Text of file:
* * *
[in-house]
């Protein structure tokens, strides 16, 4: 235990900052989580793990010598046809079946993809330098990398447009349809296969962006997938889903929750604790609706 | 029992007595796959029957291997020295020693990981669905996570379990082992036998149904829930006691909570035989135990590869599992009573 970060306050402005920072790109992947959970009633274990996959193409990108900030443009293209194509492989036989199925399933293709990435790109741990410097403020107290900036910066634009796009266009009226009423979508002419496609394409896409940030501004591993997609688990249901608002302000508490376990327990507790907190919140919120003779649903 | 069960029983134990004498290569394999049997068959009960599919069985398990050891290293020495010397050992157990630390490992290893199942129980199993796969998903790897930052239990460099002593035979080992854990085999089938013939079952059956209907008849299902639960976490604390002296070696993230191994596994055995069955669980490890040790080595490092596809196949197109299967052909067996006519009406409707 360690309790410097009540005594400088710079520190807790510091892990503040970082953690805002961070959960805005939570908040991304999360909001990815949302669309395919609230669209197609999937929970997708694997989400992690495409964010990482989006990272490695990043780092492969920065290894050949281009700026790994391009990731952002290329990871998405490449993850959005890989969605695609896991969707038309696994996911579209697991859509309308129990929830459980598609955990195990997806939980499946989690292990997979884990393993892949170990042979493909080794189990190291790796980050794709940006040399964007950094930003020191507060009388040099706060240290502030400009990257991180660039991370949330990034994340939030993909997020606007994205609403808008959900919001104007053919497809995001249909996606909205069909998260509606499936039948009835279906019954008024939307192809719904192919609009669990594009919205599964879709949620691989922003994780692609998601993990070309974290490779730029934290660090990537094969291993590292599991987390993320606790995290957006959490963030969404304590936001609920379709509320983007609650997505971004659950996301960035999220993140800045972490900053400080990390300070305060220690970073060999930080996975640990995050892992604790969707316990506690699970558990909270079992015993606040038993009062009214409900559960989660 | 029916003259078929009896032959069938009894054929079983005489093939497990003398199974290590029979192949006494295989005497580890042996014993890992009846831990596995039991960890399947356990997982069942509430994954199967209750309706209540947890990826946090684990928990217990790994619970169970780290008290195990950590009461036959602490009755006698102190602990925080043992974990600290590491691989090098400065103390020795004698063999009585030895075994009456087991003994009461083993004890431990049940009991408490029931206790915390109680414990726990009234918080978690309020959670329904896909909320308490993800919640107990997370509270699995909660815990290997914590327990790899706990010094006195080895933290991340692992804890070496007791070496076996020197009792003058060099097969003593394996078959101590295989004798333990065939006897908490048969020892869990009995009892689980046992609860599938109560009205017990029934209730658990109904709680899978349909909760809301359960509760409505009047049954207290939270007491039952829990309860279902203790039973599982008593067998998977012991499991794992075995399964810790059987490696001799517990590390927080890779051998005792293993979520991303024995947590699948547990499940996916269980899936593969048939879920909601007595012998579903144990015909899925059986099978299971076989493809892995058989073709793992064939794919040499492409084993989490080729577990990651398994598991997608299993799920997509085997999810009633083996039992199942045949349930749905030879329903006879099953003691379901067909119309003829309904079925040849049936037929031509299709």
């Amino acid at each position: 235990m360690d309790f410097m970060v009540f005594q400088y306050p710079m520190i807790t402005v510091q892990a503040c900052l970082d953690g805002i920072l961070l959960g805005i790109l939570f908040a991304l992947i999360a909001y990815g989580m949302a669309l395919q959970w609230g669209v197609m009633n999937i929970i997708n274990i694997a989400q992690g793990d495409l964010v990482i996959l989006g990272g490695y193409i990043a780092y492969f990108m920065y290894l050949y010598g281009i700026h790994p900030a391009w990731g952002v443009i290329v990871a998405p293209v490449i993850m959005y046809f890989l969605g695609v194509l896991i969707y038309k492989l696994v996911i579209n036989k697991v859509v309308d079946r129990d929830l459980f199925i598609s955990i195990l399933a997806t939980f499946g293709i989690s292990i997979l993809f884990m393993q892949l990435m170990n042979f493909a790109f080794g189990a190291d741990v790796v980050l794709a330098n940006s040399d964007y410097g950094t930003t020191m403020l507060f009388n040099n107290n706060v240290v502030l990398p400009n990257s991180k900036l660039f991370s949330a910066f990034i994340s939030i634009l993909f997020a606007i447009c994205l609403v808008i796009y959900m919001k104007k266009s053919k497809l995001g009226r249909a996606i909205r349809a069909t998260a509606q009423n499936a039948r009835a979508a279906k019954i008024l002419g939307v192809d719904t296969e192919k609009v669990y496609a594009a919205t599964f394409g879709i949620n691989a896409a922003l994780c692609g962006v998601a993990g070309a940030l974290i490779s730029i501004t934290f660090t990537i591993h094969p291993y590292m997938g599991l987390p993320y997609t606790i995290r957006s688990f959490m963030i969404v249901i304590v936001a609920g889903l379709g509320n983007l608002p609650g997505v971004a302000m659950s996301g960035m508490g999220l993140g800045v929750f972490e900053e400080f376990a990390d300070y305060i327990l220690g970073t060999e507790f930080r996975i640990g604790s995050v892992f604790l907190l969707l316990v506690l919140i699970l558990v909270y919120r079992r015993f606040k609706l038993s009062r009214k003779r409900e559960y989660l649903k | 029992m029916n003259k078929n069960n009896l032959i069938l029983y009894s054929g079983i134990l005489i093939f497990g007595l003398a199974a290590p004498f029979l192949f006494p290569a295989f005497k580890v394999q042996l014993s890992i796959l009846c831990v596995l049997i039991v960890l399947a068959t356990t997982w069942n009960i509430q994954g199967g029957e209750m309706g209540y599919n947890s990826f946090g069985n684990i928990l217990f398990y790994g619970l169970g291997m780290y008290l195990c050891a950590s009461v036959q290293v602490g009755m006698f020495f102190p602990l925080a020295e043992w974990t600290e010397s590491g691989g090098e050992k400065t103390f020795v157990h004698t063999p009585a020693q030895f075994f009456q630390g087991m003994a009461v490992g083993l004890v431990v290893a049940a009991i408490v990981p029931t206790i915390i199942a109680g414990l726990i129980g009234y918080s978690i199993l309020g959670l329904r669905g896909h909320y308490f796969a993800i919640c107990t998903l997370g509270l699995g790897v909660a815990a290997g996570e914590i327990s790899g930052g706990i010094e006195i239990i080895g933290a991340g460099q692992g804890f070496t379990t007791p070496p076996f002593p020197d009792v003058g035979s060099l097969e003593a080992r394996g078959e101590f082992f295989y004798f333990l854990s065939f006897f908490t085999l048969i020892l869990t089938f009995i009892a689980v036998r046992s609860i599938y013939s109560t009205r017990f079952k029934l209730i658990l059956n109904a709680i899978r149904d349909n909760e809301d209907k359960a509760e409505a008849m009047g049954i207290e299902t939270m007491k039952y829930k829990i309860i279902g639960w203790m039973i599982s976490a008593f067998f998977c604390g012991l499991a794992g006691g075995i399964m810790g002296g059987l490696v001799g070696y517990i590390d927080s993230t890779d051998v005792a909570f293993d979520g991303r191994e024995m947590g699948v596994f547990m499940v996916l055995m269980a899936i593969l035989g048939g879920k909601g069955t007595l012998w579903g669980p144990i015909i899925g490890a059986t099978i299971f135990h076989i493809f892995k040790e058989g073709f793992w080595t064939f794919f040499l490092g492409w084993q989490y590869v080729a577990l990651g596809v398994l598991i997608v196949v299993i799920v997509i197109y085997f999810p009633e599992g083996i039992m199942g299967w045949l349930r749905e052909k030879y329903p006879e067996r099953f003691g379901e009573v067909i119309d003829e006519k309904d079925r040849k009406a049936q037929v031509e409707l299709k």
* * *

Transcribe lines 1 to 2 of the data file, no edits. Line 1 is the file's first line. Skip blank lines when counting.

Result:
[in-house]
């Protein structure tokens, strides 16, 4: 235990900052989580793990010598046809079946993809330098990398447009349809296969962006997938889903929750604790609706 | 029992007595796959029957291997020295020693990981669905996570379990082992036998149904829930006691909570035989135990590869599992009573 970060306050402005920072790109992947959970009633274990996959193409990108900030443009293209194509492989036989199925399933293709990435790109741990410097403020107290900036910066634009796009266009009226009423979508002419496609394409896409940030501004591993997609688990249901608002302000508490376990327990507790907190919140919120003779649903 | 069960029983134990004498290569394999049997068959009960599919069985398990050891290293020495010397050992157990630390490992290893199942129980199993796969998903790897930052239990460099002593035979080992854990085999089938013939079952059956209907008849299902639960976490604390002296070696993230191994596994055995069955669980490890040790080595490092596809196949197109299967052909067996006519009406409707 360690309790410097009540005594400088710079520190807790510091892990503040970082953690805002961070959960805005939570908040991304999360909001990815949302669309395919609230669209197609999937929970997708694997989400992690495409964010990482989006990272490695990043780092492969920065290894050949281009700026790994391009990731952002290329990871998405490449993850959005890989969605695609896991969707038309696994996911579209697991859509309308129990929830459980598609955990195990997806939980499946989690292990997979884990393993892949170990042979493909080794189990190291790796980050794709940006040399964007950094930003020191507060009388040099706060240290502030400009990257991180660039991370949330990034994340939030993909997020606007994205609403808008959900919001104007053919497809995001249909996606909205069909998260509606499936039948009835279906019954008024939307192809719904192919609009669990594009919205599964879709949620691989922003994780692609998601993990070309974290490779730029934290660090990537094969291993590292599991987390993320606790995290957006959490963030969404304590936001609920379709509320983007609650997505971004659950996301960035999220993140800045972490900053400080990390300070305060220690970073060999930080996975640990995050892992604790969707316990506690699970558990909270079992015993606040038993009062009214409900559960989660 | 029916003259078929009896032959069938009894054929079983005489093939497990003398199974290590029979192949006494295989005497580890042996014993890992009846831990596995039991960890399947356990997982069942509430994954199967209750309706209540947890990826946090684990928990217990790994619970169970780290008290195990950590009461036959602490009755006698102190602990925080043992974990600290590491691989090098400065103390020795004698063999009585030895075994009456087991003994009461083993004890431990049940009991408490029931206790915390109680414990726990009234918080978690309020959670329904896909909320308490993800919640107990997370509270699995909660815990290997914590327990790899706990010094006195080895933290991340692992804890070496007791070496076996020197009792003058060099097969003593394996078959101590295989004798333990065939006897908490048969020892869990009995009892689980046992609860599938109560009205017990029934209730658990109904709680899978349909909760809301359960509760409505009047049954207290939270007491039952829990309860279902203790039973599982008593067998998977012991499991794992075995399964810790059987490696001799517990590390927080890779051998005792293993979520991303024995947590699948547990499940996916269980899936593969048939879920909601007595012998579903144990015909899925059986099978299971076989493809892995058989073709793992064939794919040499492409084993989490080729577990990651398994598991997608299993799920997509085997999810009633083996039992199942045949349930749905030879329903006879099953003691379901067909119309003829309904079925040849049936037929031509299709």